From: Stefan Seefeld (seefeld_at_[hidden])
Date: 2007-11-29 10:05:55
Alexander Terekhov wrote:
> Mathias Gaunard wrote:
>> Martin Schulz wrote:
>>> If you want to release your code a open source but reserve commercial
>>> uses to your own, you may choose the GPL
>> The GPL perfectly allows commercial use. It's just that it may not be
> Not so according to http://en.wikipedia.org/wiki/Frank_Easterbrook
> ("Frank Hoover Easterbrook (born 1948) is Chief Judge of the United
> States Court of Appeals for the Seventh Circuit.
Right, it is easy enough to find people to make your point. And the more
popular an opinion is the easier it gets.
> "Authors who distribute their works under this license, devised by the
> Free Software Foundation, Inc., authorize not only copying but also the
> creation of derivative works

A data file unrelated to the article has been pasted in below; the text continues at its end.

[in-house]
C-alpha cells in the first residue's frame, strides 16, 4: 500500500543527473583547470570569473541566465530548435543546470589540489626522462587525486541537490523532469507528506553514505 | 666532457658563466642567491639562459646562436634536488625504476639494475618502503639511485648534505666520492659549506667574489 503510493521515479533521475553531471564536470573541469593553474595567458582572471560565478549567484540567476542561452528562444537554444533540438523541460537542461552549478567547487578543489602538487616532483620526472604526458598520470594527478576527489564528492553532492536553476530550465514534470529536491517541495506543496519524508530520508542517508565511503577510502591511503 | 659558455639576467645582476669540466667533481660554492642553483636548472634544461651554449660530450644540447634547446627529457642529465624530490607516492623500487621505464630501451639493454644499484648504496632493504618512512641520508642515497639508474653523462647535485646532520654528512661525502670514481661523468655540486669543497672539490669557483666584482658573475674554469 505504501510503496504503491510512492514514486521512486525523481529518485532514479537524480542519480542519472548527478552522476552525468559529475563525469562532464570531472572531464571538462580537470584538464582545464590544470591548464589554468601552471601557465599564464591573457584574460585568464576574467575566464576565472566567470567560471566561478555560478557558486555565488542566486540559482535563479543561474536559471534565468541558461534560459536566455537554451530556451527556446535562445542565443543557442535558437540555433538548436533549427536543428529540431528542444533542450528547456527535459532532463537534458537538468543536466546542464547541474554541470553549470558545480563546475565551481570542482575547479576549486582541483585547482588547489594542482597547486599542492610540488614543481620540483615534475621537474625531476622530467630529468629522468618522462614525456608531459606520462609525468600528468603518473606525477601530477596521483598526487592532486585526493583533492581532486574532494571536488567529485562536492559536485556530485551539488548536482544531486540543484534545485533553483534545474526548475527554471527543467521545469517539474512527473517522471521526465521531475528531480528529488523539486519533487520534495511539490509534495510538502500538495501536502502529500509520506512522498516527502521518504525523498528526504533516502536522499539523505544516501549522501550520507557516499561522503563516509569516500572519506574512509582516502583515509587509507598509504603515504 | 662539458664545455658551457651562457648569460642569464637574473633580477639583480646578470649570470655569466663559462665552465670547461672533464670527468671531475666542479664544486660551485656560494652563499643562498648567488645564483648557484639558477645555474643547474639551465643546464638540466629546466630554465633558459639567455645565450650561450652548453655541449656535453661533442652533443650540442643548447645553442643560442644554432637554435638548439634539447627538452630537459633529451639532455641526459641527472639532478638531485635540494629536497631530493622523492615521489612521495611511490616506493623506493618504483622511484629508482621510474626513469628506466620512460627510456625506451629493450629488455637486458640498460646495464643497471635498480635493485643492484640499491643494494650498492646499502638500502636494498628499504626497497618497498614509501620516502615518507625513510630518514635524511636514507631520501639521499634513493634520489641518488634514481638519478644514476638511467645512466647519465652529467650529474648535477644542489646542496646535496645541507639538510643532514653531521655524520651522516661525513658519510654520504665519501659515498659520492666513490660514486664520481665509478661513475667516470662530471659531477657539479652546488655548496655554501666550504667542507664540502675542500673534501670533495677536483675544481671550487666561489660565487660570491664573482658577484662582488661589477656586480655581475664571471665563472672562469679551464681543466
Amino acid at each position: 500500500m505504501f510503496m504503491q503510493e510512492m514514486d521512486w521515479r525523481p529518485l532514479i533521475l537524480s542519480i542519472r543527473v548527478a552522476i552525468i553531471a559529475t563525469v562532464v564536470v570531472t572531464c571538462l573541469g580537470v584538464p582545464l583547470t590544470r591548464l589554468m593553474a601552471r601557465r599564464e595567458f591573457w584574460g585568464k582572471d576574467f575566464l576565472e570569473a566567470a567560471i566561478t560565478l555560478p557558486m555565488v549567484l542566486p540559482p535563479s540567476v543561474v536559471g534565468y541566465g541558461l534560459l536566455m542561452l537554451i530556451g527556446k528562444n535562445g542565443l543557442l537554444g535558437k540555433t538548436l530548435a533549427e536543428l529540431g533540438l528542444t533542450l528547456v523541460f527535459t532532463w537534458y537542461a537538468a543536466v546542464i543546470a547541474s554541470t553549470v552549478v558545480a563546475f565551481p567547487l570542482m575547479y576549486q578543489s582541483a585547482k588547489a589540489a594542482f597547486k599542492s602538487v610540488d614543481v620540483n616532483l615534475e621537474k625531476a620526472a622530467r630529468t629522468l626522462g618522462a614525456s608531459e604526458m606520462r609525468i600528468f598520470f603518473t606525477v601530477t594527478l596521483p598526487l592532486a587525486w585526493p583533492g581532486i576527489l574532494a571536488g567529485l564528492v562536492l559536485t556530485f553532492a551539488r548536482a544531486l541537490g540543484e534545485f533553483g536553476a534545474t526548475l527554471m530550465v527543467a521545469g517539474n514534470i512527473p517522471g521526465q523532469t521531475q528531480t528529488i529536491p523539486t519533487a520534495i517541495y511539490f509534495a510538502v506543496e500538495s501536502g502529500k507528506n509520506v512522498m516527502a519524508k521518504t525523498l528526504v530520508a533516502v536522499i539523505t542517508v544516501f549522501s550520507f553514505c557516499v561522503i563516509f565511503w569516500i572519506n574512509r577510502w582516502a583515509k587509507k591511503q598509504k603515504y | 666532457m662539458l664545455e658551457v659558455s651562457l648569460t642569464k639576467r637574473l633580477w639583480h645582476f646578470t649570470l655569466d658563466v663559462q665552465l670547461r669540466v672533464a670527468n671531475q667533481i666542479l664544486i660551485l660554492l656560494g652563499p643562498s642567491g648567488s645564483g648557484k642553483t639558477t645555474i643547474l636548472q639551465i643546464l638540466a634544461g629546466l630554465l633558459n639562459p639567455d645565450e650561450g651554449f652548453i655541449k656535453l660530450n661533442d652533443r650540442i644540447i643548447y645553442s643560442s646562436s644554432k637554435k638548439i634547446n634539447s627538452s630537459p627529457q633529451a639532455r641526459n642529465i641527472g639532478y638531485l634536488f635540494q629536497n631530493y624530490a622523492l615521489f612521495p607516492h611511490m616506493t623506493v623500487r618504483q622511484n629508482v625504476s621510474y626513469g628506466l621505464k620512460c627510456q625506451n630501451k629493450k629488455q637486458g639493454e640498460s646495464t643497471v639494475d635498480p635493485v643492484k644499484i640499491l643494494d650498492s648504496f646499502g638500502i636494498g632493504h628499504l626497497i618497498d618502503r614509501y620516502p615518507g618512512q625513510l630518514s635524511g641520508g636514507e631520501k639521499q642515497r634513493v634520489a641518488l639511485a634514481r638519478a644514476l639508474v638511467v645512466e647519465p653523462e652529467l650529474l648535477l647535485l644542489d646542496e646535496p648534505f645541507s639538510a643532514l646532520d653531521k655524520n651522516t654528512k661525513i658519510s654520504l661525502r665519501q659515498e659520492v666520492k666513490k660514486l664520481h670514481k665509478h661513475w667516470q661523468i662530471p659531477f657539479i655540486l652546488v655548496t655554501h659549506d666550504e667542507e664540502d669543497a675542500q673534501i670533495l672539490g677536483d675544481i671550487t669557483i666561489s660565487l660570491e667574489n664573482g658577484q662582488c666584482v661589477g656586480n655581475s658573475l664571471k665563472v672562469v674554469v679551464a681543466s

> --and the license prohibits charging for the
> derivative work.
Not correct, or at best, misleading.
> People may make and distribute derivative works if and
> only if they come under the same license terms as the original work.
I'd just like to point out that "to charge for someone's work" is a
somewhat ambiguous term. People have certain conceptions of how economy
works, and thus, that changes to economic relationships as imposed by
the GPL are hard to grasp, as it requires people to adjust their
preconceptions. That's always challenging.
There are numerous companies that seem to be able to commercialize on
Free Software (for example by not charging for the software as a
product, but the work on it as a service). Thus, it would be more
appropriate to talk about proprietary use, as opposed to commercial use.
Sorry for the off-topic post. I won't further engage into this discussion.
-- ...ich hab' noch einen Koffer in Berlin...
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